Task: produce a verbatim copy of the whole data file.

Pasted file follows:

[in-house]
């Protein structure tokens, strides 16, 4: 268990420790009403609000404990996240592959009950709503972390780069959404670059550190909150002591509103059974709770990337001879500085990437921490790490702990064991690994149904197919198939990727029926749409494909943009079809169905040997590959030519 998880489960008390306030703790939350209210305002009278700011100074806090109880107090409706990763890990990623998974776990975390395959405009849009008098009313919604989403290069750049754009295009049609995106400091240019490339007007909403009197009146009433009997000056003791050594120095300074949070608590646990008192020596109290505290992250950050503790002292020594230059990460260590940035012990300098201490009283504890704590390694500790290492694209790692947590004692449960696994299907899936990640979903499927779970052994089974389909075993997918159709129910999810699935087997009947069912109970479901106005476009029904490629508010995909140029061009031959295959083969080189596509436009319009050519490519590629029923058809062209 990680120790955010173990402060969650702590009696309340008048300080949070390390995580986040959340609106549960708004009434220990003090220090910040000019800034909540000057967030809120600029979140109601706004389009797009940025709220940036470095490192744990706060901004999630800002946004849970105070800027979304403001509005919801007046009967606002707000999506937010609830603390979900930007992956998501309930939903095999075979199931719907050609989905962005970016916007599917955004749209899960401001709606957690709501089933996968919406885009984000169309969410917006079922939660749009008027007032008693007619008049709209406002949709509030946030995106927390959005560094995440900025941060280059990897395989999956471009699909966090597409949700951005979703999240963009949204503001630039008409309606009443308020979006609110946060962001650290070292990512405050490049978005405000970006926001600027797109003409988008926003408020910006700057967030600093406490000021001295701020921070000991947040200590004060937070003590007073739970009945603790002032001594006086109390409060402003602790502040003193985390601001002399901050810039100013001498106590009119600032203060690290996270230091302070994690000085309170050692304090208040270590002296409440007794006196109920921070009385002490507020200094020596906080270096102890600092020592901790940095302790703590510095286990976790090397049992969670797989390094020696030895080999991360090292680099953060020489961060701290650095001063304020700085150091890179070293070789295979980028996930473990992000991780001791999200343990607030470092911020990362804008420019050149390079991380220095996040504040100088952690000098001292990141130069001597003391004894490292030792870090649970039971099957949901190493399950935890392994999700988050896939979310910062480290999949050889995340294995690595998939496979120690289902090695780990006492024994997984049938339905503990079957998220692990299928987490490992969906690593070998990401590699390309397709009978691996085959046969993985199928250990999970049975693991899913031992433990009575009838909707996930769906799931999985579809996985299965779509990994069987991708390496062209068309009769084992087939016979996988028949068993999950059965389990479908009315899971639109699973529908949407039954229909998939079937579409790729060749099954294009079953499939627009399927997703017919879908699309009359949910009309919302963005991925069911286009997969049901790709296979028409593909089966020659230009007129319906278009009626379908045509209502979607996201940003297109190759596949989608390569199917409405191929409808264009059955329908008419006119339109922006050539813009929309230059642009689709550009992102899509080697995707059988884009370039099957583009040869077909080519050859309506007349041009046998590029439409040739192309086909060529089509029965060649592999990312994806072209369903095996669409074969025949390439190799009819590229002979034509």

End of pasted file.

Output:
[in-house]
């Protein structure tokens, strides 16, 4: 268990420790009403609000404990996240592959009950709503972390780069959404670059550190909150002591509103059974709770990337001879500085990437921490790490702990064991690994149904197919198939990727029926749409494909943009079809169905040997590959030519 998880489960008390306030703790939350209210305002009278700011100074806090109880107090409706990763890990990623998974776990975390395959405009849009008098009313919604989403290069750049754009295009049609995106400091240019490339007007909403009197009146009433009997000056003791050594120095300074949070608590646990008192020596109290505290992250950050503790002292020594230059990460260590940035012990300098201490009283504890704590390694500790290492694209790692947590004692449960696994299907899936990640979903499927779970052994089974389909075993997918159709129910999810699935087997009947069912109970479901106005476009029904490629508010995909140029061009031959295959083969080189596509436009319009050519490519590629029923058809062209 990680120790955010173990402060969650702590009696309340008048300080949070390390995580986040959340609106549960708004009434220990003090220090910040000019800034909540000057967030809120600029979140109601706004389009797009940025709220940036470095490192744990706060901004999630800002946004849970105070800027979304403001509005919801007046009967606002707000999506937010609830603390979900930007992956998501309930939903095999075979199931719907050609989905962005970016916007599917955004749209899960401001709606957690709501089933996968919406885009984000169309969410917006079922939660749009008027007032008693007619008049709209406002949709509030946030995106927390959005560094995440900025941060280059990897395989999956471009699909966090597409949700951005979703999240963009949204503001630039008409309606009443308020979006609110946060962001650290070292990512405050490049978005405000970006926001600027797109003409988008926003408020910006700057967030600093406490000021001295701020921070000991947040200590004060937070003590007073739970009945603790002032001594006086109390409060402003602790502040003193985390601001002399901050810039100013001498106590009119600032203060690290996270230091302070994690000085309170050692304090208040270590002296409440007794006196109920921070009385002490507020200094020596906080270096102890600092020592901790940095302790703590510095286990976790090397049992969670797989390094020696030895080999991360090292680099953060020489961060701290650095001063304020700085150091890179070293070789295979980028996930473990992000991780001791999200343990607030470092911020990362804008420019050149390079991380220095996040504040100088952690000098001292990141130069001597003391004894490292030792870090649970039971099957949901190493399950935890392994999700988050896939979310910062480290999949050889995340294995690595998939496979120690289902090695780990006492024994997984049938339905503990079957998220692990299928987490490992969906690593070998990401590699390309397709009978691996085959046969993985199928250990999970049975693991899913031992433990009575009838909707996930769906799931999985579809996985299965779509990994069987991708390496062209068309009769084992087939016979996988028949068993999950059965389990479908009315899971639109699973529908949407039954229909998939079937579409790729060749099954294009079953499939627009399927997703017919879908699309009359949910009309919302963005991925069911286009997969049901790709296979028409593909089966020659230009007129319906278009009626379908045509209502979607996201940003297109190759596949989608390569199917409405191929409808264009059955329908008419006119339109922006050539813009929309230059642009689709550009992102899509080697995707059988884009370039099957583009040869077909080519050859309506007349041009046998590029439409040739192309086909060529089509029965060649592999990312994806072209369903095996669409074969025949390439190799009819590229002979034509």